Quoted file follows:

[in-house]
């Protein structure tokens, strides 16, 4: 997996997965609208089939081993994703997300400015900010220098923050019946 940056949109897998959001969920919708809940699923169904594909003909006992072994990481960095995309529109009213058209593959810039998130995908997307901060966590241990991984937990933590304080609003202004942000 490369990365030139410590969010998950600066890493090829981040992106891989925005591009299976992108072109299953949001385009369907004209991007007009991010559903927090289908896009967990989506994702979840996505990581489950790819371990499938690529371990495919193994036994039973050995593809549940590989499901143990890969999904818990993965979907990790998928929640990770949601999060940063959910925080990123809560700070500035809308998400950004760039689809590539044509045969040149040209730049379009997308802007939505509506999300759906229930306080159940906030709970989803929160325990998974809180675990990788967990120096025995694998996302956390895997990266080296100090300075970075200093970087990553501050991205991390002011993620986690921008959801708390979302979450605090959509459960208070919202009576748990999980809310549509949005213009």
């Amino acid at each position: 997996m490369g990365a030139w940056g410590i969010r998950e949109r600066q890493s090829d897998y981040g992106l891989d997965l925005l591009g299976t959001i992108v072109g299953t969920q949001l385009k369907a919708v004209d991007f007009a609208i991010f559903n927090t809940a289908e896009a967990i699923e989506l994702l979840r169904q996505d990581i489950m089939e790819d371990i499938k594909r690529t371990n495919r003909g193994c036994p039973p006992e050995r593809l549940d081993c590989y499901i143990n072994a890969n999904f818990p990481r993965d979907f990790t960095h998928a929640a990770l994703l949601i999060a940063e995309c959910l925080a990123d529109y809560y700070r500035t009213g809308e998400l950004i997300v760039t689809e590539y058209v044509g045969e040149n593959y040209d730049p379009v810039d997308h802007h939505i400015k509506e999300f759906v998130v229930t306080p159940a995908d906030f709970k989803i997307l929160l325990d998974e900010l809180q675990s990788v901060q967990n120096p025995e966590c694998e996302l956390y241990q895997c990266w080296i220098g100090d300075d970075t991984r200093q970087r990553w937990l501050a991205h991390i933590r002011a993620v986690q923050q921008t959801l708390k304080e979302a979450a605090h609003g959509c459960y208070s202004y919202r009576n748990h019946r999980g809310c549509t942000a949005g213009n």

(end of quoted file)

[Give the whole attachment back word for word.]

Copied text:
[in-house]
């Protein structure tokens, strides 16, 4: 997996997965609208089939081993994703997300400015900010220098923050019946 940056949109897998959001969920919708809940699923169904594909003909006992072994990481960095995309529109009213058209593959810039998130995908997307901060966590241990991984937990933590304080609003202004942000 490369990365030139410590969010998950600066890493090829981040992106891989925005591009299976992108072109299953949001385009369907004209991007007009991010559903927090289908896009967990989506994702979840996505990581489950790819371990499938690529371990495919193994036994039973050995593809549940590989499901143990890969999904818990993965979907990790998928929640990770949601999060940063959910925080990123809560700070500035809308998400950004760039689809590539044509045969040149040209730049379009997308802007939505509506999300759906229930306080159940906030709970989803929160325990998974809180675990990788967990120096025995694998996302956390895997990266080296100090300075970075200093970087990553501050991205991390002011993620986690921008959801708390979302979450605090959509459960208070919202009576748990999980809310549509949005213009």
């Amino acid at each position: 997996m490369g990365a030139w940056g410590i969010r998950e949109r600066q890493s090829d897998y981040g992106l891989d997965l925005l591009g299976t959001i992108v072109g299953t969920q949001l385009k369907a919708v004209d991007f007009a609208i991010f559903n927090t809940a289908e896009a967990i699923e989506l994702l979840r169904q996505d990581i489950m089939e790819d371990i499938k594909r690529t371990n495919r003909g193994c036994p039973p006992e050995r593809l549940d081993c590989y499901i143990n072994a890969n999904f818990p990481r993965d979907f990790t960095h998928a929640a990770l994703l949601i999060a940063e995309c959910l925080a990123d529109y809560y700070r500035t009213g809308e998400l950004i997300v760039t689809e590539y058209v044509g045969e040149n593959y040209d730049p379009v810039d997308h802007h939505i400015k509506e999300f759906v998130v229930t306080p159940a995908d906030f709970k989803i997307l929160l325990d998974e900010l809180q675990s990788v901060q967990n120096p025995e966590c694998e996302l956390y241990q895997c990266w080296i220098g100090d300075d970075t991984r200093q970087r990553w937990l501050a991205h991390i933590r002011a993620v986690q923050q921008t959801l708390k304080e979302a979450a605090h609003g959509c459960y208070s202004y919202r009576n748990h019946r999980g809310c549509t942000a949005g213009n």